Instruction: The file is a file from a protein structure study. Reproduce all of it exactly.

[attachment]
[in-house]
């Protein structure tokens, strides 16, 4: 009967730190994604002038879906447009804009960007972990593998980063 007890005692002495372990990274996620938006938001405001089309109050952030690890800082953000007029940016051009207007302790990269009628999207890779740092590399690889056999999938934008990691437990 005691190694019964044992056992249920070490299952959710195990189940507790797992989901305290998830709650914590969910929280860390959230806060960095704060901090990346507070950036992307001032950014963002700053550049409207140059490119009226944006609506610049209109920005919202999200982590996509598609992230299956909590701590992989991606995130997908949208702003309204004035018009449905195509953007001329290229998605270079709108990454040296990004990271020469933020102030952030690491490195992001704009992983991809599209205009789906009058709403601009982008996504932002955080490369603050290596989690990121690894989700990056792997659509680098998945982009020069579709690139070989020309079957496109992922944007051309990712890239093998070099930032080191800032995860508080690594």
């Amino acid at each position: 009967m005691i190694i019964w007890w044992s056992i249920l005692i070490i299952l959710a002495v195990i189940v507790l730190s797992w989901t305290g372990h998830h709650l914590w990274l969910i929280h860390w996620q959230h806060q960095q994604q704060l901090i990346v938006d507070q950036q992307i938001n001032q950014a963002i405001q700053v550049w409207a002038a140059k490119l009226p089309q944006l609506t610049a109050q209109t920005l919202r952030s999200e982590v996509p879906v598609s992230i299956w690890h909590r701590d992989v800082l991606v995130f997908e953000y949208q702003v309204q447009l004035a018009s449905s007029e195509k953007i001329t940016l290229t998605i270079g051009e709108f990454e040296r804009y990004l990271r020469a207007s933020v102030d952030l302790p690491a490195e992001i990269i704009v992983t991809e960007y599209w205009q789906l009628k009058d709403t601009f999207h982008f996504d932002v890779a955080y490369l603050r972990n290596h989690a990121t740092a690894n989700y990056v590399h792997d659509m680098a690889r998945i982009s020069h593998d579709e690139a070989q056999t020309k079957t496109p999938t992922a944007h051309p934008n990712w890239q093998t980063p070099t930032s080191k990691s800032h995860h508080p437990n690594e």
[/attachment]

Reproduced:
[in-house]
């Protein structure tokens, strides 16, 4: 009967730190994604002038879906447009804009960007972990593998980063 007890005692002495372990990274996620938006938001405001089309109050952030690890800082953000007029940016051009207007302790990269009628999207890779740092590399690889056999999938934008990691437990 005691190694019964044992056992249920070490299952959710195990189940507790797992989901305290998830709650914590969910929280860390959230806060960095704060901090990346507070950036992307001032950014963002700053550049409207140059490119009226944006609506610049209109920005919202999200982590996509598609992230299956909590701590992989991606995130997908949208702003309204004035018009449905195509953007001329290229998605270079709108990454040296990004990271020469933020102030952030690491490195992001704009992983991809599209205009789906009058709403601009982008996504932002955080490369603050290596989690990121690894989700990056792997659509680098998945982009020069579709690139070989020309079957496109992922944007051309990712890239093998070099930032080191800032995860508080690594």
């Amino acid at each position: 009967m005691i190694i019964w007890w044992s056992i249920l005692i070490i299952l959710a002495v195990i189940v507790l730190s797992w989901t305290g372990h998830h709650l914590w990274l969910i929280h860390w996620q959230h806060q960095q994604q704060l901090i990346v938006d507070q950036q992307i938001n001032q950014a963002i405001q700053v550049w409207a002038a140059k490119l009226p089309q944006l609506t610049a109050q209109t920005l919202r952030s999200e982590v996509p879906v598609s992230i299956w690890h909590r701590d992989v800082l991606v995130f997908e953000y949208q702003v309204q447009l004035a018009s449905s007029e195509k953007i001329t940016l290229t998605i270079g051009e709108f990454e040296r804009y990004l990271r020469a207007s933020v102030d952030l302790p690491a490195e992001i990269i704009v992983t991809e960007y599209w205009q789906l009628k009058d709403t601009f999207h982008f996504d932002v890779a955080y490369l603050r972990n290596h989690a990121t740092a690894n989700y990056v590399h792997d659509m680098a690889r998945i982009s020069h593998d579709e690139a070989q056999t020309k079957t496109p999938t992922a944007h051309p934008n990712w890239q093998t980063p070099t930032s080191k990691s800032h995860h508080p437990n690594e």